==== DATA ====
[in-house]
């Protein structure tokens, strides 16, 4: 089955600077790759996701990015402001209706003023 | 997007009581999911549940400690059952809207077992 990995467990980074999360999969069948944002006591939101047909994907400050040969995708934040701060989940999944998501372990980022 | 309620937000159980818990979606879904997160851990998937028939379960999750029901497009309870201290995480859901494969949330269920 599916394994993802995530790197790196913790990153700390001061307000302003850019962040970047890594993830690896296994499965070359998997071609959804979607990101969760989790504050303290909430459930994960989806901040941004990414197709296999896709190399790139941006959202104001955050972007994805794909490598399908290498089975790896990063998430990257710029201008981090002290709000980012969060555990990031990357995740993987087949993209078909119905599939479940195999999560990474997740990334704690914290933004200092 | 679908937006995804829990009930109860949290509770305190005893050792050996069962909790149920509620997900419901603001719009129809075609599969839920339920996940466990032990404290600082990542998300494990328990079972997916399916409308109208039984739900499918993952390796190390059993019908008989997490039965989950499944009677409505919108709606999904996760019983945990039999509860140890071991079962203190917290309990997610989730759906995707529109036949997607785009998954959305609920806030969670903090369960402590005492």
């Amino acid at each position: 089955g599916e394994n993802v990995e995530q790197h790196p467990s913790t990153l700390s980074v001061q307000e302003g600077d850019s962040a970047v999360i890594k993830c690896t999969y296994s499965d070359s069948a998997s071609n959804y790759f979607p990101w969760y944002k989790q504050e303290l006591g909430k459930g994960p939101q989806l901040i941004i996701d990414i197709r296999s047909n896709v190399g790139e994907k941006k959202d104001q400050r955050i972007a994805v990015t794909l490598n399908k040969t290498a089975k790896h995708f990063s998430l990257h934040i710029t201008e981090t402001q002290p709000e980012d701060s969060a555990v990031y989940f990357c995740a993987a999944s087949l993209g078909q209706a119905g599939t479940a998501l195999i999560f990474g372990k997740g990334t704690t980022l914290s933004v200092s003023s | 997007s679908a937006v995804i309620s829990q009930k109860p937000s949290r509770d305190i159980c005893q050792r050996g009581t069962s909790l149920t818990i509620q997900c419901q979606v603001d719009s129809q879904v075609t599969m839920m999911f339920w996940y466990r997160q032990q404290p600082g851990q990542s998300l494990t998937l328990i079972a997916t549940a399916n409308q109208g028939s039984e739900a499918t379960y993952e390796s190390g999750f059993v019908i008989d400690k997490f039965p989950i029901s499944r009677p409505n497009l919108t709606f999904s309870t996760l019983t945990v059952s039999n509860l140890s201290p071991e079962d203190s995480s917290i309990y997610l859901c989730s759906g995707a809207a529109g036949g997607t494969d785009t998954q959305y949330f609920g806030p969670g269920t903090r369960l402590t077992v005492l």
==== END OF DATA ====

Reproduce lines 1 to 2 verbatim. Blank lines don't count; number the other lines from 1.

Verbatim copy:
[in-house]
């Protein structure tokens, strides 16, 4: 089955600077790759996701990015402001209706003023 | 997007009581999911549940400690059952809207077992 990995467990980074999360999969069948944002006591939101047909994907400050040969995708934040701060989940999944998501372990980022 | 309620937000159980818990979606879904997160851990998937028939379960999750029901497009309870201290995480859901494969949330269920 599916394994993802995530790197790196913790990153700390001061307000302003850019962040970047890594993830690896296994499965070359998997071609959804979607990101969760989790504050303290909430459930994960989806901040941004990414197709296999896709190399790139941006959202104001955050972007994805794909490598399908290498089975790896990063998430990257710029201008981090002290709000980012969060555990990031990357995740993987087949993209078909119905599939479940195999999560990474997740990334704690914290933004200092 | 679908937006995804829990009930109860949290509770305190005893050792050996069962909790149920509620997900419901603001719009129809075609599969839920339920996940466990032990404290600082990542998300494990328990079972997916399916409308109208039984739900499918993952390796190390059993019908008989997490039965989950499944009677409505919108709606999904996760019983945990039999509860140890071991079962203190917290309990997610989730759906995707529109036949997607785009998954959305609920806030969670903090369960402590005492």